DEMYSTIFYING CODDLED EGGS At this point you may justifiable ask, “Just what is this coddled fancy anyway?” Well, a coddled egg is somewhat similar to a poached egg but there is quite a difference in the preparation. If you’re a good poacher then you know that all you need to do is to crack open the egg and place it into water just below the boiling point. However, a single degree too high in hot water, eggsperts say, is all it takes to upset the delicate balance of texture, appearance and flavor. A coddled egg, on the other hand, should be immersed slowing in its shell in near boiling water. Carefully watch over this little treasure and let it stand for 5 minutes, then take it out, crack the shell and consume.
A HEALTH SEER’S ADVISORY In over 140 readings Edgar Cayce advised individuals to make coddled eggs a part of their diet as the perfect solution for benefiting from the egg’s considerable nutritional potential. Because coddled eggs are not boiled, some people may be concerned of the risk of salmonella and other bacteria. Therefore, it is recommended to use only very, very fresh eggs. The way an egg is cooked, as well as an individual’s physical condition, may determine whether the egg should be eaten whole or only the yoke. In one reading Cayce recommended eating, “Coddled egg and only the yoke of same, not the white---for this carries too much of those properties that are hard for digestion, or too much albumin that is producing an irritation in the adrenal gland secretion and the glands in the pelvis area. (844-1)
EGG CODDLER COLLECTIONS Quite recently I visited a charming lady who had a fascinating collection of little porcelain pots with metal lids, which at first I thought held some cosmetic secret or might be used for a chocolate, pot de crème. So wrong was I to discover that those little pots with painted flowers or other whimsical designs were "Egg Coddlers." Coddlers have been manufactured by Royal Worcester in Worcester, UK, since at least the 1890s, and were probably invented there. Many companies now make egg coddlers, and some are highly sought after collector’s items.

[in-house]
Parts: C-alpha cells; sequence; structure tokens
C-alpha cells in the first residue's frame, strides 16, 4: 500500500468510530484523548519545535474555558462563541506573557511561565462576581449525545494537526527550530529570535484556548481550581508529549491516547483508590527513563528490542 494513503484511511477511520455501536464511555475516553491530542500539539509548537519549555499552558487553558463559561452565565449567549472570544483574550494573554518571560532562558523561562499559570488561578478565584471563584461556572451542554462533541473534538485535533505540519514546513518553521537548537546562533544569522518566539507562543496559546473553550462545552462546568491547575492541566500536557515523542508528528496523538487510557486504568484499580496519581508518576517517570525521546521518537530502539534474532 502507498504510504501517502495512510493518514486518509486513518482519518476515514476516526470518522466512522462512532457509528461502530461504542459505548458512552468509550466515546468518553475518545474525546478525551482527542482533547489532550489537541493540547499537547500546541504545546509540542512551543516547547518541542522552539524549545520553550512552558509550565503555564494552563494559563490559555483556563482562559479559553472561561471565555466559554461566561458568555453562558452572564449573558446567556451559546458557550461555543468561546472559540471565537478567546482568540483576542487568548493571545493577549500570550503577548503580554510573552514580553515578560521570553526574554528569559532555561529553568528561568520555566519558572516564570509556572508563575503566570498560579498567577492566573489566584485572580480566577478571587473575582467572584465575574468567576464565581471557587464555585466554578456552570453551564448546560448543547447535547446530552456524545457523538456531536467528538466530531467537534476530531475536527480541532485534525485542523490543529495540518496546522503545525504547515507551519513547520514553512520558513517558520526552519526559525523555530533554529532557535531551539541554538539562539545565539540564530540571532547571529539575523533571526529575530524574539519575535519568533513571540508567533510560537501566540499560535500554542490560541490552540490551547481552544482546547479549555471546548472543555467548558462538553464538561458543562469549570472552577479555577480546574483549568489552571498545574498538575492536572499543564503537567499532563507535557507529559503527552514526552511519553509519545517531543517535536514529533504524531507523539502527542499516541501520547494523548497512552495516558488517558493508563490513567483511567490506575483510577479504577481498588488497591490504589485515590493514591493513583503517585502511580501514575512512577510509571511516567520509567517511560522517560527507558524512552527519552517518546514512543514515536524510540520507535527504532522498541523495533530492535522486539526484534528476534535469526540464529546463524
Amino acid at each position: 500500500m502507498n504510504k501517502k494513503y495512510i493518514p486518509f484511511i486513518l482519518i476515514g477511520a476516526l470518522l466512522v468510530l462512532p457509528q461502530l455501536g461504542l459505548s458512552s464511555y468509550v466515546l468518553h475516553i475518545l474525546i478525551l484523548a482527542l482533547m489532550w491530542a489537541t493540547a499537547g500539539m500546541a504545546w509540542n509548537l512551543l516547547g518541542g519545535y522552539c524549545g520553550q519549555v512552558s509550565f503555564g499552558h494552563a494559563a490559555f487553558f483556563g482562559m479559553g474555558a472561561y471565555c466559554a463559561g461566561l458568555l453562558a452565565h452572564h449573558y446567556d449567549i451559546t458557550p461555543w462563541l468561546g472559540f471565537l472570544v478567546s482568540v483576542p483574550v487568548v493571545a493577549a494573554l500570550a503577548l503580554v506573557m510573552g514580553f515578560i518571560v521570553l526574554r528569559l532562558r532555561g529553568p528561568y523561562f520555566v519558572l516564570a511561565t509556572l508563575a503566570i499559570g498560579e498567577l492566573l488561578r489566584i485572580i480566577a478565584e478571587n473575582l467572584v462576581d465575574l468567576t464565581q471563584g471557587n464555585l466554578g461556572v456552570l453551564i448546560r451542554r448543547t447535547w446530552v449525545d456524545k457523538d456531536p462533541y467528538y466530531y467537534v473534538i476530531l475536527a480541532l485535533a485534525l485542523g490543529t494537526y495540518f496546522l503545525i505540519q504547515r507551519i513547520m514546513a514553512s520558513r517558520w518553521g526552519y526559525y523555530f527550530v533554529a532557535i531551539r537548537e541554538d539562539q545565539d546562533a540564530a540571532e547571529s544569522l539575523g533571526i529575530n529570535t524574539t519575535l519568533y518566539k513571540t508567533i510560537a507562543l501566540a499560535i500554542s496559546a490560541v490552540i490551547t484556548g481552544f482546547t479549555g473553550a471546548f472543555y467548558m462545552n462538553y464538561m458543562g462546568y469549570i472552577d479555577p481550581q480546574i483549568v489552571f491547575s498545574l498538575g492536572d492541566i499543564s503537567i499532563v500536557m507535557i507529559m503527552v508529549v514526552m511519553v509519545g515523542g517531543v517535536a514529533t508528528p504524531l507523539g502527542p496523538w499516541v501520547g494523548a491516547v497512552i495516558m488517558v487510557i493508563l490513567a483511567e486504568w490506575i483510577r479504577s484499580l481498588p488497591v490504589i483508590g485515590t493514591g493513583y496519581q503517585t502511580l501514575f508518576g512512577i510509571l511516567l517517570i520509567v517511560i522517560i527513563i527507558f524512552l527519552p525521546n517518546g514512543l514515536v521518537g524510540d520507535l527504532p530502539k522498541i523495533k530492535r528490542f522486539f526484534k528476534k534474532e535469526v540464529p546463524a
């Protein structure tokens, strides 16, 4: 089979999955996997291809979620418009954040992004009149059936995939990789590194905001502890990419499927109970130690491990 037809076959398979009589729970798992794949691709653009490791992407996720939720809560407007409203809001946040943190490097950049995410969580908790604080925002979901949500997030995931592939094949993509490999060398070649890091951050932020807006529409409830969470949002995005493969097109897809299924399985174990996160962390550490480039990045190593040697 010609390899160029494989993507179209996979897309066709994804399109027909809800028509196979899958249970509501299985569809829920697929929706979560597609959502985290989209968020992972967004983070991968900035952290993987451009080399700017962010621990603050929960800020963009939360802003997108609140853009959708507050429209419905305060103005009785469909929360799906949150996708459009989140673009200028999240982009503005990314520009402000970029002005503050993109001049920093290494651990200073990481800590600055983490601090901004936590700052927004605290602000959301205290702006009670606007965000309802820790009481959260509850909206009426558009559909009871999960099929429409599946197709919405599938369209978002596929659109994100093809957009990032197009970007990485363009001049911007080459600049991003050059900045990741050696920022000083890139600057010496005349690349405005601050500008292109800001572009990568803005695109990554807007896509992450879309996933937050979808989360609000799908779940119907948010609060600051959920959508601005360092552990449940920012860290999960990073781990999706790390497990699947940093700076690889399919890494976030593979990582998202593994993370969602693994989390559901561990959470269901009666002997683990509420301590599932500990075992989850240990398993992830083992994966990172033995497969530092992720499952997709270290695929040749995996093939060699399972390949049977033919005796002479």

EGG CODDLER HOSPITALITY And so the aforementioned lady promptly made a coddled egg for me. She buttered the sides and bottom of a pretty egg coddler and gently broke an egg into it and seasoned it on top, then gently screwed on the little lid and lowered the egg coddler into a pot of near boiling water. “Make sure that the water level only reaches halfway up the porcelain body of the coddler,” she advised, “and the egg coddler should not be totally submerged in the water. There it should rest for about 5-6 or 7-8 minutes, depending on the size of the egg.” She then lifted the egg coddler from the pot, gently twisted the lid and served it to me at the table. Delicious!!! Especially when she sprinkled on some salmon flakes and a bit of parsley.